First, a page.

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Blogger’s Existential Crisis

Does that make it a Blogxistential Crisis? Er…

  1. This blog has been neglected. That’s something that’s going round, of course.
  2. I’d apologize, except that comments on what I do post are so rare that I don’t know who I’d be apologizing to. I don’t meant to sound like I’m whining—I’m not heartbroken. (This blog certainly isn’t the only one in that situation, and like I say, it’s been neglected.) And yet…
  3. Wish I could say the hiatus here was just due to adjusting to parenthood, but it’s not. I’ve been struggling with my motivation to keep this blog going for a few years now. But lately I’ve kind of hit blogger’s existential crisis: what am I doing this for? Or what is it I’d be doing, that I feel this weird dissatisfaction at not doing?
  4. Mind you, the posts that are here do still get comments, and some of them are great, and I appreciate them deeply. But most of them suck.
  5. Seriously, three quarters of the comments I get are either racist expat sewage, or defensive ranting, mostly by overseas Koreans who don’t have to live in Korea with the social problems I criticize (and, unlike them, live with on a daily basis).
  6. I actually have several hundred draft posts sitting in the hopper. Most—especially those dealing with Korea-related stuff—I will never post, but some are pretty much ready to go and probably are worthwhile, if only I can get a few minutes to polish them. Some of them were me working out things for myself; some were me letting off steam. The world doesn’t need another rant about a piece of shit taxi driver in some Korean city, or some incisive commenary on season 1 of Serial, does it? But some of them are interesting stuff, and should get posted, since I went to the trouble of writing them.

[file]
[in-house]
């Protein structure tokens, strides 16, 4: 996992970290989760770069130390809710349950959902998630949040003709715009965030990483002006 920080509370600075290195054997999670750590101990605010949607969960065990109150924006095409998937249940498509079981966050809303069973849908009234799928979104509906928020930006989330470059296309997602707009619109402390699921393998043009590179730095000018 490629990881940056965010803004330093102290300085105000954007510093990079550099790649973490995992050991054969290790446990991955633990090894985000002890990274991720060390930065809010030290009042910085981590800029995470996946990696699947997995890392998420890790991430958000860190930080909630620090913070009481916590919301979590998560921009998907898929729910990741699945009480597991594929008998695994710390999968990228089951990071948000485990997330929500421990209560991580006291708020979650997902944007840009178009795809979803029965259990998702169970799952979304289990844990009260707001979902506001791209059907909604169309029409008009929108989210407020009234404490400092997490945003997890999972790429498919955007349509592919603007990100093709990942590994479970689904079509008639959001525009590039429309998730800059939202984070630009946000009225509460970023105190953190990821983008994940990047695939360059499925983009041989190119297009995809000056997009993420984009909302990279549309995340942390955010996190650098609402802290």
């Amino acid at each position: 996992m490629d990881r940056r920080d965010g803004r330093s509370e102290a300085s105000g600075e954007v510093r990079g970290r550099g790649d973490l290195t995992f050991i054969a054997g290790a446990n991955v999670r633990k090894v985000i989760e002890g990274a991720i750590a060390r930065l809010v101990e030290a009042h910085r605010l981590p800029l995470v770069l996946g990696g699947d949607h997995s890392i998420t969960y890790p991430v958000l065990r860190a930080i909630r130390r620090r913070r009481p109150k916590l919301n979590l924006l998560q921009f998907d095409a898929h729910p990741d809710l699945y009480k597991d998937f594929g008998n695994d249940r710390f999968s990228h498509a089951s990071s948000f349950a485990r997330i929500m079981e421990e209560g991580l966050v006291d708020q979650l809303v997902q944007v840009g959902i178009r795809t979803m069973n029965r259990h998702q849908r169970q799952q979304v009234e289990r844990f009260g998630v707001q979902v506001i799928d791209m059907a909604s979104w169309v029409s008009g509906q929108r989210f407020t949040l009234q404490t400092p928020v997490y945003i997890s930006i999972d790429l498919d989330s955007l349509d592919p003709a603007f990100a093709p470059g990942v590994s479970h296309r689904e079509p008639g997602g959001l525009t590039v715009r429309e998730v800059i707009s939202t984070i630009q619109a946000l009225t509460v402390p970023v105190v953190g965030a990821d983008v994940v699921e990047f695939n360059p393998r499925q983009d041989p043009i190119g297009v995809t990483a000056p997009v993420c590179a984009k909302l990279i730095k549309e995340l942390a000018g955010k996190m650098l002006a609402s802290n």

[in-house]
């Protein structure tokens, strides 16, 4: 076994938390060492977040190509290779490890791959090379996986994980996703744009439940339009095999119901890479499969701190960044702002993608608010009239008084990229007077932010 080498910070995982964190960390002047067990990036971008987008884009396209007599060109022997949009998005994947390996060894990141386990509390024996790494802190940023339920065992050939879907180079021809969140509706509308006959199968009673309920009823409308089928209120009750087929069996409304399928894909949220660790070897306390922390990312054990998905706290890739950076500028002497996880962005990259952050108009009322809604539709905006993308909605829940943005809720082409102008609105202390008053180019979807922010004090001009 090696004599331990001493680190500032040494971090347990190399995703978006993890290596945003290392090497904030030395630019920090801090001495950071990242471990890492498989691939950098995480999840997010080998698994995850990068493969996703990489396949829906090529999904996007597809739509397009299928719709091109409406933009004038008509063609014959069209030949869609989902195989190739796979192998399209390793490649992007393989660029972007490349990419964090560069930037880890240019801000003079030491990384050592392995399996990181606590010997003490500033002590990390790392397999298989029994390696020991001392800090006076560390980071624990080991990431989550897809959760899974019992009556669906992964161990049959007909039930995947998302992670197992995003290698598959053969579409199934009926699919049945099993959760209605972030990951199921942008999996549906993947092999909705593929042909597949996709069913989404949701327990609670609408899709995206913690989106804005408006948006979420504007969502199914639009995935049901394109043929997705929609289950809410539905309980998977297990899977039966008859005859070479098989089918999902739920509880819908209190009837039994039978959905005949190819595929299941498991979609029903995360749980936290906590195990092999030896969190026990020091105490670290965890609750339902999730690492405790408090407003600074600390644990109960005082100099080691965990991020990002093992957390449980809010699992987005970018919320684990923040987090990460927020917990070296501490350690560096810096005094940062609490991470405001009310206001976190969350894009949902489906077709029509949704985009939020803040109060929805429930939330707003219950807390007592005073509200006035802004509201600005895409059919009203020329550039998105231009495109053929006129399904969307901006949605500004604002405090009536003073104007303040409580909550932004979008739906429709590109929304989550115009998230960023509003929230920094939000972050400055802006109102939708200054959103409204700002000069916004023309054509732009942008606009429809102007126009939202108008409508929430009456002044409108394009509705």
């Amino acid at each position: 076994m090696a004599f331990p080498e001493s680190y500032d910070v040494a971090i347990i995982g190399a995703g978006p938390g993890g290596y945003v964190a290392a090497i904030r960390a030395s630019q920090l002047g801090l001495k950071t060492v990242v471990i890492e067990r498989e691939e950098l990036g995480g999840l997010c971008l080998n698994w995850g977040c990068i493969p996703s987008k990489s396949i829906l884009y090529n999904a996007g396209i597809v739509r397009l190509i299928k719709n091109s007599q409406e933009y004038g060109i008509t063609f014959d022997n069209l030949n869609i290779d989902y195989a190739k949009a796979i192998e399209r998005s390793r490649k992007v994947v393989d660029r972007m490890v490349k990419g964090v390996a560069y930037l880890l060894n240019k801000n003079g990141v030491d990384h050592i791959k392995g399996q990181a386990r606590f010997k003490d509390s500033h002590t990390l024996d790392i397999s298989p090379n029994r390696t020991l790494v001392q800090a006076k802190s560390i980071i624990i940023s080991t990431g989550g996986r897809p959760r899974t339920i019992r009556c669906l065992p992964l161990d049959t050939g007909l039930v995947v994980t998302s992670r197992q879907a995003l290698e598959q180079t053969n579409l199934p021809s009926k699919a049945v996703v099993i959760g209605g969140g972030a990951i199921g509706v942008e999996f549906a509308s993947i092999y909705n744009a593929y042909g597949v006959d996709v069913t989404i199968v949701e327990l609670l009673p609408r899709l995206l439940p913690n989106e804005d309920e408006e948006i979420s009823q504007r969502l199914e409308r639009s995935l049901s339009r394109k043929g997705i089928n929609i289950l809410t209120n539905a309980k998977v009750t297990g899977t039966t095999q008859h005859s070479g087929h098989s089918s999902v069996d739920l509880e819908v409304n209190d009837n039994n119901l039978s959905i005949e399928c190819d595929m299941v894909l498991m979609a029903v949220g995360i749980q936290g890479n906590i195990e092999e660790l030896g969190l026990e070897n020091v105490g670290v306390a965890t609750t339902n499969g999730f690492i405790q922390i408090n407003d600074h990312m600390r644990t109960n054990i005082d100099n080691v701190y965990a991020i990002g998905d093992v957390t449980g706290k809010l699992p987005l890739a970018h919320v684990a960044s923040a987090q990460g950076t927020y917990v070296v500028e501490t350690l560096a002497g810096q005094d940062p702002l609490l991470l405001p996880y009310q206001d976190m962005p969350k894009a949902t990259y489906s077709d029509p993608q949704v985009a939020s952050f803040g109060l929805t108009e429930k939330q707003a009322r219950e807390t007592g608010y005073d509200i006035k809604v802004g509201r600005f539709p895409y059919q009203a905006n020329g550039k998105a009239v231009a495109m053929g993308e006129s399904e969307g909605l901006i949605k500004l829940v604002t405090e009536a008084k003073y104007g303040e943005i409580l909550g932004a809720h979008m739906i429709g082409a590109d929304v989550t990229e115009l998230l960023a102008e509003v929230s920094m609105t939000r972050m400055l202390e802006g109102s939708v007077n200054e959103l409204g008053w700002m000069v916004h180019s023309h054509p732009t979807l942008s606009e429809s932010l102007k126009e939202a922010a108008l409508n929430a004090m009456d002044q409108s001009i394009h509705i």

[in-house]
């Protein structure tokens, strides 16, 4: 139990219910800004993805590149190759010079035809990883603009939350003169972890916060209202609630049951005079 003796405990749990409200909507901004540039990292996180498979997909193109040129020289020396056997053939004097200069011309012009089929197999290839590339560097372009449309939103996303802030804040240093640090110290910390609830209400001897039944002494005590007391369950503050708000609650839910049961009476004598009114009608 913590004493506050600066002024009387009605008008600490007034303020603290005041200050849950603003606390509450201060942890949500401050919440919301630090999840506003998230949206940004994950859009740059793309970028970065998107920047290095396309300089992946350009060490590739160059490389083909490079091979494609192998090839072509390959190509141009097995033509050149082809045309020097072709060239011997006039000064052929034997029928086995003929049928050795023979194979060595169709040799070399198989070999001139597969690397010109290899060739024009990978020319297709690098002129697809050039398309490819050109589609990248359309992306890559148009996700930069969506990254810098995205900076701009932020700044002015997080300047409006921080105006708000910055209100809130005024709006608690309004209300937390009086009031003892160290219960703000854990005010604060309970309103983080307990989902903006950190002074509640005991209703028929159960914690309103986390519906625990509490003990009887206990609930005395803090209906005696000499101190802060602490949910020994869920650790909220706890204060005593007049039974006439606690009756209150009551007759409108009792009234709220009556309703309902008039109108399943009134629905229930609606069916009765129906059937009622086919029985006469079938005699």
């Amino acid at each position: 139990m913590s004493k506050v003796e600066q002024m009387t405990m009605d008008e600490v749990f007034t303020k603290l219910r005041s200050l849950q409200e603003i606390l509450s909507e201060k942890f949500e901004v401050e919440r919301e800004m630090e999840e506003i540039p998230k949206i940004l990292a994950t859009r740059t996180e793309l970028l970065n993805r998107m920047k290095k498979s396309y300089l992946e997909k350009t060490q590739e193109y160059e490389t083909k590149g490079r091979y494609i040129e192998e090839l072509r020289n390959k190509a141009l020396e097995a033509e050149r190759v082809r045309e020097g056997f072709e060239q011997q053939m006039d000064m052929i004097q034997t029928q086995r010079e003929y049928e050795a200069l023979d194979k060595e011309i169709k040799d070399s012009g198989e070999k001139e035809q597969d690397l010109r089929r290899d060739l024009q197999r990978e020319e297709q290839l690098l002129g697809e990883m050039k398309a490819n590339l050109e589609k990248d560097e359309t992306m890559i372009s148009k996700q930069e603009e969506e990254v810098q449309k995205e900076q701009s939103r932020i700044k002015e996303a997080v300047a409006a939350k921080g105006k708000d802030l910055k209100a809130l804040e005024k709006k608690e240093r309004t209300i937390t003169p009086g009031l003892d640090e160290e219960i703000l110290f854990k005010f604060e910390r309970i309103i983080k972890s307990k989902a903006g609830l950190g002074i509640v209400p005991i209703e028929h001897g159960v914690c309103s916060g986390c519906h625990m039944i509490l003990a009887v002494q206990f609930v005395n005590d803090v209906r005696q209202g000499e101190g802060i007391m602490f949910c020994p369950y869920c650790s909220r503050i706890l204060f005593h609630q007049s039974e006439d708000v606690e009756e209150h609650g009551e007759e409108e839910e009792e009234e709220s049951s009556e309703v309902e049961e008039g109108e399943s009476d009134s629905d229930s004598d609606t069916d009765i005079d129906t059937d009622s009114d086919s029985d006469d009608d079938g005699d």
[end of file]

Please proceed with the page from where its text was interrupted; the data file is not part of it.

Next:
7. Part of the inertia is also writer’s block generally. I haven’t worked on my book(s) since my son was born. That’s not unusual, from what I hear. Blogging is hard when you get interrupted so often you rarely complete a thought for yourself. (It doesn’t last forever, I know. I’m hanging in there.) But that’s not the main reason, I don’t think.
  8. Another part of the inertia traces to what we often call the “death” of the blogosphere. I full admit that I am part of the problem, since I rarely read blogs anymore and almost never comment on them.
  9. Not that the blogosphere has actually died, mind you. Blogs that are focused on specific subjects (or feature a stream of neato diversions)—and those that are written by people already famous—seem to be thriving, especially when they’re multi-author blogs. But I’m neither of those things.
  10. It’s not that I long for a high-traffic blog. I have a day job, and my writing, and a family. That’s enough for now. But I do think this blog needs some reworking, all the same.
  11. The internet is full of writer blogs. The internet is full of ranting expat in Korea blogs. Those veins of ore (if indeed they are ore—sometimes they resemble sewage) are pretty tapped out. And really, I’ve moved into other areas: I’m interested in Georgian London, and in technical fiddly ideas about writing, and tabletop RPG design, and jazz music, and finishing blogging Ezra Pound’s The Cantos.